Doctor services in the remote South Australian town of Streaky Bay are maintained through raffles, community fundraising and council contributions.
This scenario was described by Jonas Woolford at a senate inquiry into the provision of general practitioner and related primary health services around Australia.
The committee sat in Whyalla at the Alexander Motel on Tuesday and heard from Mr Woolford, who is chairman of the Streaky Bay Medical Clinic.
It was the only hearing by the committee in South Australia.
Mr Woolford was questioned by New South Wales Labor Senator Deborah O'Neill about how Streaky Bay, on Eyre Peninsula, had reacted to the lack of a doctor for the town and district.
He replied that when he heard the clinic was going to close, he attended a public meeting with 300 people.
The meeting had adopted an action plan and the Streaky Bay Council stepped in with a rate increase to contribute to a $200,000 loan while the Council took over for four-to-five months until they set up an association to run it.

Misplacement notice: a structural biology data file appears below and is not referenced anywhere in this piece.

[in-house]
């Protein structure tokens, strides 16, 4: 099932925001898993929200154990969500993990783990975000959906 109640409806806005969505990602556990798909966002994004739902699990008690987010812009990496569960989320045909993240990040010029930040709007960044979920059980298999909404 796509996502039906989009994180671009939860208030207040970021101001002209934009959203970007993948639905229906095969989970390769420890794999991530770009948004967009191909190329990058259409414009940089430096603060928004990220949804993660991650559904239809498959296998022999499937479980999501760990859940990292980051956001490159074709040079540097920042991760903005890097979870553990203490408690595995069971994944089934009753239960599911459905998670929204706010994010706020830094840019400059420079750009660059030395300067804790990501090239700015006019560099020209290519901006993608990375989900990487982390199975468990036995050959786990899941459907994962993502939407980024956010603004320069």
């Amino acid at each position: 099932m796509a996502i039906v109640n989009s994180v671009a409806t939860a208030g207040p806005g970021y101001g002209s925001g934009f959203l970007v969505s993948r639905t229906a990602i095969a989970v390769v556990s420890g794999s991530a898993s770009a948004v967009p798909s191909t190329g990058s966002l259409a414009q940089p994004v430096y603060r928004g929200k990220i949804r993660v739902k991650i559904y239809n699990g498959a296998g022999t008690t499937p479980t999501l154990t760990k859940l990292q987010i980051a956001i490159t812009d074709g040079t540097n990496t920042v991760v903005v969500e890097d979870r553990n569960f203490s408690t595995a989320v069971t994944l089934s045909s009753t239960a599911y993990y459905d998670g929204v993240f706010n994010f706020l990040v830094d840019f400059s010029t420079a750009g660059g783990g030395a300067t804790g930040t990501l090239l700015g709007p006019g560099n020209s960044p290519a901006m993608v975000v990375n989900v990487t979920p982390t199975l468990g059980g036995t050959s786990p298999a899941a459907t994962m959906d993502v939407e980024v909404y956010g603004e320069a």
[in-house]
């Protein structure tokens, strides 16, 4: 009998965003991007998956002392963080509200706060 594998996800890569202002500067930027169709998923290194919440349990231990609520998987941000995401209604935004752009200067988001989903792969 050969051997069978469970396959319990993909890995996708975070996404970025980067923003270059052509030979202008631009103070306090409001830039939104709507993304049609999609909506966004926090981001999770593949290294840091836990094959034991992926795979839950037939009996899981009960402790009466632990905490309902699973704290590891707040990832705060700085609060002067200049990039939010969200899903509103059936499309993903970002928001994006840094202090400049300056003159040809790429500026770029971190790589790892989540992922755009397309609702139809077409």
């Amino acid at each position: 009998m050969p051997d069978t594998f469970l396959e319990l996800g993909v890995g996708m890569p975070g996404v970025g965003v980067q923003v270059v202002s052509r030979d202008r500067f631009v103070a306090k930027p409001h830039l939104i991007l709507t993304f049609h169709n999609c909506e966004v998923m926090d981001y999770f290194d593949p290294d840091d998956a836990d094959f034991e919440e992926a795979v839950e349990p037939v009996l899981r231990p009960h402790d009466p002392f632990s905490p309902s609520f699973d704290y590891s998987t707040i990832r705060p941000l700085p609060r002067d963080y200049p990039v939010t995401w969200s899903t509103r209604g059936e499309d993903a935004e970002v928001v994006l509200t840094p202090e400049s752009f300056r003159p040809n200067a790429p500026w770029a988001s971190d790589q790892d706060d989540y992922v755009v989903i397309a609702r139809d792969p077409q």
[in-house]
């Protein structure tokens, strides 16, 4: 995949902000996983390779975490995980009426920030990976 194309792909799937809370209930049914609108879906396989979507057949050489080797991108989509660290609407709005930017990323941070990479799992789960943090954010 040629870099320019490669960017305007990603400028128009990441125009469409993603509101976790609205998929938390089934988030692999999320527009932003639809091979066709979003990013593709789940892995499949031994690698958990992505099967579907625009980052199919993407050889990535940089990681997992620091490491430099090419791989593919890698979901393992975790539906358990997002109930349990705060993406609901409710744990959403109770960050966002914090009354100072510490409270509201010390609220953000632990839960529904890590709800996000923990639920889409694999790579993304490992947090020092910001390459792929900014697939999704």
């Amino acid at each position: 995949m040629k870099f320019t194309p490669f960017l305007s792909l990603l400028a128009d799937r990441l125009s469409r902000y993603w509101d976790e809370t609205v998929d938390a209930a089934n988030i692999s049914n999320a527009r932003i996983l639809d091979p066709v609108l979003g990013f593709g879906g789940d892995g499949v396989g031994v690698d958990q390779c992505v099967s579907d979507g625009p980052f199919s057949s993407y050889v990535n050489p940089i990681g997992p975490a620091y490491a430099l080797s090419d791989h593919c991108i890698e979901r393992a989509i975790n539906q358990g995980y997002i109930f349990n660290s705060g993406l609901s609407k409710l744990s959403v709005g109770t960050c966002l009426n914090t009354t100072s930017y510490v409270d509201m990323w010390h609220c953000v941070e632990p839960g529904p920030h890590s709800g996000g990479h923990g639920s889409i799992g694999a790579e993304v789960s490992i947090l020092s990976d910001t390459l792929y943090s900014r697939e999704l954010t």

From May 2018, for the first two years, locum doctors were funded at $2000 a day to serve the community before Doctor Victoria Bradley, a new doctor, joined the service.
"We are running at a $25,000 a quarter loss," Mr Woolford said.
"There needs to be more emphasis on attracting people into the general practitioner area.
"It seems a lot of doctors are specialising and do not want to be burdened by the on-call (demands), it is not a nice career."
He said that sometimes doctors coming into country towns had to work with "archaic" equipment.
Mr Woolford said it would have been "inconceivable" that the town could be left without medical services with the closest health provision being at Ceduna, many kilometres away.
Senator O'Neill asked Mr Woolford about the $200,000 loan from the community, to which Mr Woolford replied it had mostly been raised through a rate increase imposed by the council.
She asked him whether raffles, community fundraising and council contributions had allowed the clinic to survive, to which Mr Woolford replied yes.
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